Recognizing the Potential of
Human Factors Training
in the Rail & Aviation Industries
21 May 2009
4 Hamilton Place, London W1J 7BQ
A Conference presented by
the Royal Aeronautical Society Human Factors Committee and
the Rail Safety & Standards Board
Sponsored by Baines Simmons Ltd., Ashgate Publishing Ltd., Flight Safety Information and UK CAA SRG
Rail and Aviation training continue to evolve and face new challenges. Among these, risks associated with human error are emerging as the primary cause of incidents and accidents.
As regulation in both industries increasingly requires Safety Management Systems (SMS) based on risk assessment and control, a key issue is how to integrate human factors (HF) training and error management, HF monitoring and the effective use of new training technologies.
For senior management, the question is often how to justify the necessary investment while supporting the role of a Board-level Safety Director. For line management, the challenge will often be how to implement a complicated-looking HF programme from the ground up without major cost-overruns or acceptance issues.
For Rail, there is a further pressing need to review the investment in drivers to cope with what Professor
Reason terms “organizational pathogens”. This includes a robust HF training component to improve error
prevention and mitigation (TEM) as part of an HF-based SMS.
The morning programme focuses on how to ensure that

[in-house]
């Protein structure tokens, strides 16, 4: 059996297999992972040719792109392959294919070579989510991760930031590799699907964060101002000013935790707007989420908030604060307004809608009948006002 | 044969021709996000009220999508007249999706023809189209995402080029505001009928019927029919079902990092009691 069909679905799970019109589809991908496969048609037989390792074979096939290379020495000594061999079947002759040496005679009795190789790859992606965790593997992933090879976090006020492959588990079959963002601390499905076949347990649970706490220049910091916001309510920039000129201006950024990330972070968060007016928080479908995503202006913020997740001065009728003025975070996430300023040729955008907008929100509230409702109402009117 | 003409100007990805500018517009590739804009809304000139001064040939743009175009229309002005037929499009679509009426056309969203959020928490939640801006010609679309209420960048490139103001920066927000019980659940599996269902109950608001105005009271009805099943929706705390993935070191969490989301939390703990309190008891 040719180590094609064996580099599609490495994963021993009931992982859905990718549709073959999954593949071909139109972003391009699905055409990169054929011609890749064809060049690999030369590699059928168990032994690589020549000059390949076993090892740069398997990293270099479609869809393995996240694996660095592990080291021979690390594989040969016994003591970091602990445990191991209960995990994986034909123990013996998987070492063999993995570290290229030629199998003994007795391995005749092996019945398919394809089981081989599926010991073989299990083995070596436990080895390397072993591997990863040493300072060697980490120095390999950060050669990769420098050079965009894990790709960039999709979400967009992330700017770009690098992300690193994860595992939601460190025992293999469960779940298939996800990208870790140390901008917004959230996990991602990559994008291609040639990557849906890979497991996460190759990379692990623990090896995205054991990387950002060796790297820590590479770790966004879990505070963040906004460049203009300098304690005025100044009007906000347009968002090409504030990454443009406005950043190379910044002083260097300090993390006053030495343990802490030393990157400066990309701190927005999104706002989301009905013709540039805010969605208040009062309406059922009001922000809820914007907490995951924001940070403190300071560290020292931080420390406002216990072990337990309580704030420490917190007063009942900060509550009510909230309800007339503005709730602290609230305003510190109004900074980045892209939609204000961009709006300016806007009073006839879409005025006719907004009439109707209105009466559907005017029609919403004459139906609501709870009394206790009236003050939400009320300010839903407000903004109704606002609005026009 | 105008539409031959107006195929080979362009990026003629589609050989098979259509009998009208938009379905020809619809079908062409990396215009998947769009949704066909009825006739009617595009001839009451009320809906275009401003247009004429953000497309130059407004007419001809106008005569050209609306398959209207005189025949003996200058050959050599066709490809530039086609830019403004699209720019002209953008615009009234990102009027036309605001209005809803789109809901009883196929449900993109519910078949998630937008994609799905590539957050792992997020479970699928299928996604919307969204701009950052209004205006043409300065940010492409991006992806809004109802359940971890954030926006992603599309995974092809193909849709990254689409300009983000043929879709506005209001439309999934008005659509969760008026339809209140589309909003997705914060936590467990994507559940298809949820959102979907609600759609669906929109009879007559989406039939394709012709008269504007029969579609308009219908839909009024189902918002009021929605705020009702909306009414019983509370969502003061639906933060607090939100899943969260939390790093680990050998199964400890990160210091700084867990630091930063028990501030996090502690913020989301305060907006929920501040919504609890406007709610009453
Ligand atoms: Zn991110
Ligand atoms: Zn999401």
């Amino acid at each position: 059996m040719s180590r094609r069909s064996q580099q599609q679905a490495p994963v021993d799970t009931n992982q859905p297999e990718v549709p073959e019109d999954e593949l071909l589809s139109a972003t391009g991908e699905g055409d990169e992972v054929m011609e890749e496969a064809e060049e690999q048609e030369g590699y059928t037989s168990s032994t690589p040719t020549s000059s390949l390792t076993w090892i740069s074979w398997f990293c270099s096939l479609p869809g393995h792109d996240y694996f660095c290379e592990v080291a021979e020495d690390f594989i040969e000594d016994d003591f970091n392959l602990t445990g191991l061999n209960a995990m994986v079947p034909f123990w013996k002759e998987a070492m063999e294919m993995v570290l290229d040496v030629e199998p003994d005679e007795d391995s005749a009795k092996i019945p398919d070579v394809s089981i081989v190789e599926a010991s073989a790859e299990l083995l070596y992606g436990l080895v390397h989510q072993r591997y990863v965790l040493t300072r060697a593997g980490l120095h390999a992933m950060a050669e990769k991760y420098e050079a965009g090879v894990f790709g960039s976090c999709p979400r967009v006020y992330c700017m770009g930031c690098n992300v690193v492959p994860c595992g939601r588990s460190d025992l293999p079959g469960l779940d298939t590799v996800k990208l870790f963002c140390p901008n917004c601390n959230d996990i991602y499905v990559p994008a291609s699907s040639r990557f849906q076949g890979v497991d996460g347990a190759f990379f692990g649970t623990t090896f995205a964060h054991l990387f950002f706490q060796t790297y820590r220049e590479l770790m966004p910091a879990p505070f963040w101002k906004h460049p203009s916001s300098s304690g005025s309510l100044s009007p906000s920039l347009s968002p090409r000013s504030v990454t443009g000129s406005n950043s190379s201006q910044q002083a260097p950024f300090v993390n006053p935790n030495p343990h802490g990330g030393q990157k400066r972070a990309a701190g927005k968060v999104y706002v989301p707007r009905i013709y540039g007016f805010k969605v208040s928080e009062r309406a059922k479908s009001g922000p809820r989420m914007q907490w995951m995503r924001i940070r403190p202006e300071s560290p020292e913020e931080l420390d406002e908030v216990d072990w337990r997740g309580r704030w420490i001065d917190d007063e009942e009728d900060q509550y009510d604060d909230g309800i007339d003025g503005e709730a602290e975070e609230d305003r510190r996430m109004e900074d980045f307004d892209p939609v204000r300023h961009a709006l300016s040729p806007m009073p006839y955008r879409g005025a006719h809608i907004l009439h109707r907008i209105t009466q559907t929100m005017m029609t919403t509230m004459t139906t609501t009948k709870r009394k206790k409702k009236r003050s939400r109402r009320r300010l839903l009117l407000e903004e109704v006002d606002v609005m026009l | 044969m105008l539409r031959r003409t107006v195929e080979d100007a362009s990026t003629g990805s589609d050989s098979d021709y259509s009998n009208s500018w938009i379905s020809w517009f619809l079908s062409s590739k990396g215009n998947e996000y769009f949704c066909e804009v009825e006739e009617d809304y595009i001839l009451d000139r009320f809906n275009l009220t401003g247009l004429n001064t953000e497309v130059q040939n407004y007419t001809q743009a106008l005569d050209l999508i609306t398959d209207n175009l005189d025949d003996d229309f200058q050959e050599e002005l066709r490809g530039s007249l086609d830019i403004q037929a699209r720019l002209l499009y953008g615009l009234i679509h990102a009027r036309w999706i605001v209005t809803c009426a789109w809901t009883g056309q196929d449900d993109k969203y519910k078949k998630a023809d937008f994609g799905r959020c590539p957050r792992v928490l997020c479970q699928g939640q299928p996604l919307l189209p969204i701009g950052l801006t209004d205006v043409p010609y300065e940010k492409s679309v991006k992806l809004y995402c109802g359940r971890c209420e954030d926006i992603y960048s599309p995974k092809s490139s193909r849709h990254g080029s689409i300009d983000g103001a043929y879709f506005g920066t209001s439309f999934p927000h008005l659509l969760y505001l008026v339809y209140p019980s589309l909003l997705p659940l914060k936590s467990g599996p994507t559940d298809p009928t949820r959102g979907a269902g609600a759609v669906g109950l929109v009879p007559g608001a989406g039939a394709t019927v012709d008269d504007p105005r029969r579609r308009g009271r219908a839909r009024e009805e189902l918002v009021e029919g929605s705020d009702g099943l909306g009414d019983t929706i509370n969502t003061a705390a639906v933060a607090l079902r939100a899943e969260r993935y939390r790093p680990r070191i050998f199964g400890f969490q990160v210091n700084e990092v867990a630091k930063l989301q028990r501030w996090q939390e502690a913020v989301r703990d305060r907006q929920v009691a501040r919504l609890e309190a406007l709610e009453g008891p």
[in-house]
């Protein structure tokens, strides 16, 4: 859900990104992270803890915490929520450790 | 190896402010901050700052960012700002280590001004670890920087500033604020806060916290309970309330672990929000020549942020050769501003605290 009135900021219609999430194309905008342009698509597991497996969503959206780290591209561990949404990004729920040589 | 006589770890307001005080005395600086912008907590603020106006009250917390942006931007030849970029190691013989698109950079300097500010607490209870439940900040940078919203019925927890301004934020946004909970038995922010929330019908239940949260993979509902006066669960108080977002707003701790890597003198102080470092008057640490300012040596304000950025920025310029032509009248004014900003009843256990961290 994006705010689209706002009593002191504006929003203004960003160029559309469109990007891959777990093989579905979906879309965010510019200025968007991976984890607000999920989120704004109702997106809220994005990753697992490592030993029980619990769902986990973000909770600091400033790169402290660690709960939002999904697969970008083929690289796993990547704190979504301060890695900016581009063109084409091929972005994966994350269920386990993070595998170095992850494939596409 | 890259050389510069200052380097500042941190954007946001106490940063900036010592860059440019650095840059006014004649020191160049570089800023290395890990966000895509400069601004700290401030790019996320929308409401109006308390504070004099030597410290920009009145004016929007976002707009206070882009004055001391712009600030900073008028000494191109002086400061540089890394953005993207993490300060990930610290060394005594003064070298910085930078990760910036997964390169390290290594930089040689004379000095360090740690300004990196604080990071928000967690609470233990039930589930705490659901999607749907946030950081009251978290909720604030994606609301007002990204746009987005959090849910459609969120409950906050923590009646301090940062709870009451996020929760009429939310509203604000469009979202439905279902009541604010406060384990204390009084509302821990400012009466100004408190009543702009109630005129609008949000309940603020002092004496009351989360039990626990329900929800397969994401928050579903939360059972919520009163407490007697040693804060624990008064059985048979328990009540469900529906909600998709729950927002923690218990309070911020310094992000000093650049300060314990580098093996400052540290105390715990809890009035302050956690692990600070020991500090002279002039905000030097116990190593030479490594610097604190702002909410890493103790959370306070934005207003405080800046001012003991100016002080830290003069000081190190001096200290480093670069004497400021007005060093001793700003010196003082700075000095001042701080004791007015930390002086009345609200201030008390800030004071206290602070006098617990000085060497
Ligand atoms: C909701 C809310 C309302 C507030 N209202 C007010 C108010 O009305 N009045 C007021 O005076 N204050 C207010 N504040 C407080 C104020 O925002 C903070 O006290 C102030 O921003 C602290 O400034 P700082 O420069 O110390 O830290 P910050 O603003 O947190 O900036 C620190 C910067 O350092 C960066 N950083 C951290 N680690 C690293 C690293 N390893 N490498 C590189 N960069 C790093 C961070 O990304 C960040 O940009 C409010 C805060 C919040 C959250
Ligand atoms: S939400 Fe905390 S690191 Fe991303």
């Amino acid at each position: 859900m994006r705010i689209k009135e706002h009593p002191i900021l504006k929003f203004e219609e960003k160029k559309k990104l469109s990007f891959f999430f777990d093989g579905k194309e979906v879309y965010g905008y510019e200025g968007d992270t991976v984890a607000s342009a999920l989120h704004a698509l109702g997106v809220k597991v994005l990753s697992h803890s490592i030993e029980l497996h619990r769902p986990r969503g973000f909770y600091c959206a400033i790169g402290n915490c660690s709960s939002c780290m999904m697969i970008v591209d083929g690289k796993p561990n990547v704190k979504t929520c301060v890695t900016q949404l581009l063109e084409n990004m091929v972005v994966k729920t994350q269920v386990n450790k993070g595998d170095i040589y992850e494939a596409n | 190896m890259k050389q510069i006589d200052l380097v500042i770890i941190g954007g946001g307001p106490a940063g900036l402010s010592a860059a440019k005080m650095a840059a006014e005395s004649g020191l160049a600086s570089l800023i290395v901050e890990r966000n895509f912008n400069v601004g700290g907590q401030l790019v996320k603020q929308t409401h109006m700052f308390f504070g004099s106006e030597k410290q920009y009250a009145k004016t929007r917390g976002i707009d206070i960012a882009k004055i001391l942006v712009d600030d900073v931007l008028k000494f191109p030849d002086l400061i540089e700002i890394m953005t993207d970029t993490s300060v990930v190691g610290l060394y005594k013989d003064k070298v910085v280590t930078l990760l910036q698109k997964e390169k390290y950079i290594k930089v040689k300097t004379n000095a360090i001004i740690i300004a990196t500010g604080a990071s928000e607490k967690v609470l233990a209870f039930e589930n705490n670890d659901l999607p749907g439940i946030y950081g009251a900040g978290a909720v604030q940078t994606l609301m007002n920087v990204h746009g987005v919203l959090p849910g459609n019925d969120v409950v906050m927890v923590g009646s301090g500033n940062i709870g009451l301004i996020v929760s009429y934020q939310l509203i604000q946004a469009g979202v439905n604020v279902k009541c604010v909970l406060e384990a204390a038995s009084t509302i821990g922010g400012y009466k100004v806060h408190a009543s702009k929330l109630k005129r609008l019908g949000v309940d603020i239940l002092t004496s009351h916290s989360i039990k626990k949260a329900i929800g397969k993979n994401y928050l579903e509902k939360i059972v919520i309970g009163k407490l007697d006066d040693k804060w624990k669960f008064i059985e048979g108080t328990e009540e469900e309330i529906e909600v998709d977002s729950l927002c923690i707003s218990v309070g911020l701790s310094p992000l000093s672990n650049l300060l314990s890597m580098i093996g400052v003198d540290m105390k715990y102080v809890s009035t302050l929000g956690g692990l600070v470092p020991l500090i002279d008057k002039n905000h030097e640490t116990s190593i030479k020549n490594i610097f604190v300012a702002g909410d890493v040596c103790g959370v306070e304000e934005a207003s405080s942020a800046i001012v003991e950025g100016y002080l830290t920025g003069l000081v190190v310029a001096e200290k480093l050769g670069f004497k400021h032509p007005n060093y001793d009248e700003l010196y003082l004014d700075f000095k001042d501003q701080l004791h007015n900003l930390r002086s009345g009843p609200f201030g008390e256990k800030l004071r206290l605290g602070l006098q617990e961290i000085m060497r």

Safety Management Systems are robust, effective and meet Health and Safety requirements by properly integrating key error management components throughout. This may include e.g. investing in training which enables Rail drivers to know what to expect when reporting incidents using a “Just Culture” approach for non-punitive responses to errors.
This has proved very successful internationally. However Aviation, which has had similar initiatives for many years, has also had problems with pilot unions refusing to participate because of litigation jeopardy concerns. Implementing a successful Safety Information System (SIS) is both essential and prone to difficulties, as some of our speakers explain.
Other aspects of HF integration offer clear benefits for safety management, particularly Situation Awareness (the subject of recent RSSB Focus presentations) and more consistent attention to measurable team performance instead of ‘box ticking’ purely for headline compliance. Competency Management is an increasingly important way to ensure that training, particularly HF training, results in genuine quantifiable benefits both operational and financial.
The afternoon programme opens with a keynote address by the Chief of Safety at major international air carrier Jetblue Airlines. Dr. Predmore has dedicated most of his career to improving human factors training in a number of environments, both on and off the flight deck. This has required a consistent attention to the bottom line and HF training as an operational and financial benefit as well as a vital safety investment.